The Old Naval Hospital: The Hill Center is full of history

Ask The Hill Historian - April 2019

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Recent photo of Hill Center

Construction of the Old Naval Hospital began in 1864 in response to the critical need for hospital care during the Civil War, but the building was not completed until 1866, after the war was over. The Navy Department created the 50-bed facility to serve “seamen serving on the Potomac River and its tributaries” and as a permanent alternative to various temporary facilities, most notably St. Elizabeth’s across the Anacostia. It’s the oldest documented naval hospital in Washington and was the first institution of its kind specifically designed on a large enough scale to serve for an extended period of time.

The hospital’s first patient was 24-year old African American seaman Benjamin Drummond, admitted in June 1866 with a gunshot wound to his leg that he received in battle three years before. After escaping from a Confederate prison in Texas, he had returned to duty, but when complications developed on his old wound, he was admitted to the new modern Naval Hospital for treatment. Drummond was discharged in 1868 with a government pension.

The hospital was used until 1911 to care for veterans of the Civil War and Spanish-American war. It then became the Hospital Corps Training School where sailors learned nursing, hygiene and anatomy. And from 1922 until 1963, it was the Temporary Home for Old Soldiers and Sailors, a private institution providing lodging for veterans pressing pension claims in the capital.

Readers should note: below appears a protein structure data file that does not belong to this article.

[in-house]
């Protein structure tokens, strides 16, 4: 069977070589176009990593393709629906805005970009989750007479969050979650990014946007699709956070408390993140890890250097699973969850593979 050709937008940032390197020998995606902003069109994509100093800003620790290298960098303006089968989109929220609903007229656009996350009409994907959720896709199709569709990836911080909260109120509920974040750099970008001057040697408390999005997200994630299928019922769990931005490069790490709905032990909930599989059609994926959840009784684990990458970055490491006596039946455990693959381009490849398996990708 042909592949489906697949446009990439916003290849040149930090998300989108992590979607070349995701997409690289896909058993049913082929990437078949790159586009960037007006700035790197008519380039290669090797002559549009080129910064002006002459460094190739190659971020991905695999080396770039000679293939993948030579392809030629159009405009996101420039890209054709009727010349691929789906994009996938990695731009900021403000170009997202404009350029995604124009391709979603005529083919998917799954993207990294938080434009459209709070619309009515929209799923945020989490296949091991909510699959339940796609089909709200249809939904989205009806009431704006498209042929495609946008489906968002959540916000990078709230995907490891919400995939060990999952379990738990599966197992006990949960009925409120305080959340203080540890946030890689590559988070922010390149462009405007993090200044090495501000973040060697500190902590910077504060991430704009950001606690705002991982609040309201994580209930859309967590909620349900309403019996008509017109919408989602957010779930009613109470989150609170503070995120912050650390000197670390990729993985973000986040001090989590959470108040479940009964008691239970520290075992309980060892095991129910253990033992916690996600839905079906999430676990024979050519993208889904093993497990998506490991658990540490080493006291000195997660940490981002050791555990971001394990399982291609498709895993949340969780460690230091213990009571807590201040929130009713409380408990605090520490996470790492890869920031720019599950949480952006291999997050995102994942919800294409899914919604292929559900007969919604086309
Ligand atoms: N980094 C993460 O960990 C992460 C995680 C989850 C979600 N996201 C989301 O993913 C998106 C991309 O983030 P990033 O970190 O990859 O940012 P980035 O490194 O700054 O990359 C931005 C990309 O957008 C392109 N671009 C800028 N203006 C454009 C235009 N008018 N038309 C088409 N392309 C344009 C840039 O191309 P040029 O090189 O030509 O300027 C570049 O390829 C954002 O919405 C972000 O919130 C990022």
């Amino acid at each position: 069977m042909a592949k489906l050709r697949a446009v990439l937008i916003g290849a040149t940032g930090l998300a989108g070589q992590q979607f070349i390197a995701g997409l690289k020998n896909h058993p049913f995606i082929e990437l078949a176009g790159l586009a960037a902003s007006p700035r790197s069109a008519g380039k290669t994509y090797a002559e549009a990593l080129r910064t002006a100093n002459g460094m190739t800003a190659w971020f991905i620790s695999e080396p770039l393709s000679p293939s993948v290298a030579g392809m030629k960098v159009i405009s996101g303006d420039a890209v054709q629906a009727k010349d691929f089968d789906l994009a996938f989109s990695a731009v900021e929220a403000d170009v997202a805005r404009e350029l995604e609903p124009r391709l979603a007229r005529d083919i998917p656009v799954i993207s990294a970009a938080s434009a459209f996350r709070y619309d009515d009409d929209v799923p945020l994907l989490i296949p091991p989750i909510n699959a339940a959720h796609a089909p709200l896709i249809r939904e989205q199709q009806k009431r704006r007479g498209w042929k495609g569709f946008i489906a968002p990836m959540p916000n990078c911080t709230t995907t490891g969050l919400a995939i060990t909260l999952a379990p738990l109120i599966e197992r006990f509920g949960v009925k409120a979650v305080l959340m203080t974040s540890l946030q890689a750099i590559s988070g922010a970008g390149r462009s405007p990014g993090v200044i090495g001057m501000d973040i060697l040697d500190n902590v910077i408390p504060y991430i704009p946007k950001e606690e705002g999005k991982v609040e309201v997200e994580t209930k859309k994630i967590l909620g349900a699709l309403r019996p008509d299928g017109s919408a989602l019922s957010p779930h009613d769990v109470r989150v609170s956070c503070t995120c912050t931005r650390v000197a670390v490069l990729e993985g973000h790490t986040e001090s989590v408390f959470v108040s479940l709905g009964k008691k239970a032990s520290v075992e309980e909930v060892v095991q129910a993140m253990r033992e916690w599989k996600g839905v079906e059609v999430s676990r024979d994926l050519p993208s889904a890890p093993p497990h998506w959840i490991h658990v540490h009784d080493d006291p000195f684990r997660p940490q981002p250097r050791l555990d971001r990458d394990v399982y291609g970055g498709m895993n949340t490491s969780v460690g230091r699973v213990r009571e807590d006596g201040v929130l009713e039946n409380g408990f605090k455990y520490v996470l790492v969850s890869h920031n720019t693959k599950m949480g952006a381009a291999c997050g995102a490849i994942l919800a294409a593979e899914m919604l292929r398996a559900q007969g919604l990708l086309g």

LOC photo of Naval Hospital c. 1900

In 1962 the federal government transferred control of the site to the District of Columbia and the Old Naval Hospital subsequently housed several social service organizations. More recently, it served as the headquarters for the effort that succeeded in establishing the Martin Luther King, Jr. national holiday. But the facility was not properly maintained and the effects of age and moisture steadily took their toll. After 1998 the main building stood essentially vacant, while the carriage house was rented as an administrative office by a citywide organization providing addiction treatment and counseling.

In 2002, a small diverse group including nearby neighbors founded the Friends of the Old Naval Hospital that organized the Old Naval Hospital Foundation. They set three goals: to see the building properly restored, to see it turned over to an appropriate long-term occupant and to research the history of the site and the people who have used it. The ONHF created a plan for the site’s reuse. After a lengthy bidding and review process, the Hill Center plan was accepted by the city in August 2007.

The building underwent a major, historic renovation bringing the structure back to its original appearance, using its original colors and wrought-iron fence. It took eighteen months and $10 million dollars to complete. The building also incorporated upgrades such as an ADA accessible design, a green footprint and a heating and cooling system supported by geothermal wells.

Over 150 years later, the Old Naval Hospital, a landmark of the Capitol Hill neighborhood, is thriving as Hill Center, a vibrant, campus-like center for cultural enrichment, lifelong learning, and civic engagement.

 

Nina Tristani is the co-owner of N&M House Detectives (www.nmhousedetectives.com) and chair of the Capitol Hill Restoration Society’s (CHRS) Communications Committee. For more information on this and other issues of historic preservation, visit www.chrs.org.